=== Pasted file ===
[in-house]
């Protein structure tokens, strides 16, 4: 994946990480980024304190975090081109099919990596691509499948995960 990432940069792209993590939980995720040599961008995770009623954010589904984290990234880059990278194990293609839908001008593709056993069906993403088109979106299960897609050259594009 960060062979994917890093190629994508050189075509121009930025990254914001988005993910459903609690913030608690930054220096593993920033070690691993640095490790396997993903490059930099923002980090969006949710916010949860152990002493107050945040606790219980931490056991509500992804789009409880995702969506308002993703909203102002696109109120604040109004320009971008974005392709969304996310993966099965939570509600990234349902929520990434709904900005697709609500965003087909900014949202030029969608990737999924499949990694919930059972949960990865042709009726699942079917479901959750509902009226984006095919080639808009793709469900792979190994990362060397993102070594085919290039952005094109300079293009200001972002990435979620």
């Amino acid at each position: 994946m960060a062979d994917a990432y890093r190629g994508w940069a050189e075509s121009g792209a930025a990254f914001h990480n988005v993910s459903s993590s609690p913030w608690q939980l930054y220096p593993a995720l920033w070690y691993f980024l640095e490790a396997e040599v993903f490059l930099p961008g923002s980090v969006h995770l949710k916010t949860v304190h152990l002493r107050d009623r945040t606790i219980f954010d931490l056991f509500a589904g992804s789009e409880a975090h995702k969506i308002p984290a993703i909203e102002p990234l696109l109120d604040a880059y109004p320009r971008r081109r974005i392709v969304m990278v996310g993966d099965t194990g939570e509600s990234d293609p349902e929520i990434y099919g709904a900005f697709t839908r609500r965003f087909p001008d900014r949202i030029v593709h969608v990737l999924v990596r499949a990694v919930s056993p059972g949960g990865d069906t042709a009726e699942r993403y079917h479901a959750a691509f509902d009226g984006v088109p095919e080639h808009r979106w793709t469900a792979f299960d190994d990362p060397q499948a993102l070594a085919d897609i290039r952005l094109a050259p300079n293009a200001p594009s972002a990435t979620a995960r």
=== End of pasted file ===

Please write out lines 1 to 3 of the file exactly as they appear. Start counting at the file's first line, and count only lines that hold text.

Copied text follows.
[in-house]
């Protein structure tokens, strides 16, 4: 994946990480980024304190975090081109099919990596691509499948995960 990432940069792209993590939980995720040599961008995770009623954010589904984290990234880059990278194990293609839908001008593709056993069906993403088109979106299960897609050259594009 960060062979994917890093190629994508050189075509121009930025990254914001988005993910459903609690913030608690930054220096593993920033070690691993640095490790396997993903490059930099923002980090969006949710916010949860152990002493107050945040606790219980931490056991509500992804789009409880995702969506308002993703909203102002696109109120604040109004320009971008974005392709969304996310993966099965939570509600990234349902929520990434709904900005697709609500965003087909900014949202030029969608990737999924499949990694919930059972949960990865042709009726699942079917479901959750509902009226984006095919080639808009793709469900792979190994990362060397993102070594085919290039952005094109300079293009200001972002990435979620």
């Amino acid at each position: 994946m960060a062979d994917a990432y890093r190629g994508w940069a050189e075509s121009g792209a930025a990254f914001h990480n988005v993910s459903s993590s609690p913030w608690q939980l930054y220096p593993a995720l920033w070690y691993f980024l640095e490790a396997e040599v993903f490059l930099p961008g923002s980090v969006h995770l949710k916010t949860v304190h152990l002493r107050d009623r945040t606790i219980f954010d931490l056991f509500a589904g992804s789009e409880a975090h995702k969506i308002p984290a993703i909203e102002p990234l696109l109120d604040a880059y109004p320009r971008r081109r974005i392709v969304m990278v996310g993966d099965t194990g939570e509600s990234d293609p349902e929520i990434y099919g709904a900005f697709t839908r609500r965003f087909p001008d900014r949202i030029v593709h969608v990737l999924v990596r499949a990694v919930s056993p059972g949960g990865d069906t042709a009726e699942r993403y079917h479901a959750a691509f509902d009226g984006v088109p095919e080639h808009r979106w793709t469900a792979f299960d190994d990362p060397q499948a993102l070594a085919d897609i290039r952005l094109a050259p300079n293009a200001p594009s972002a990435t979620a995960r």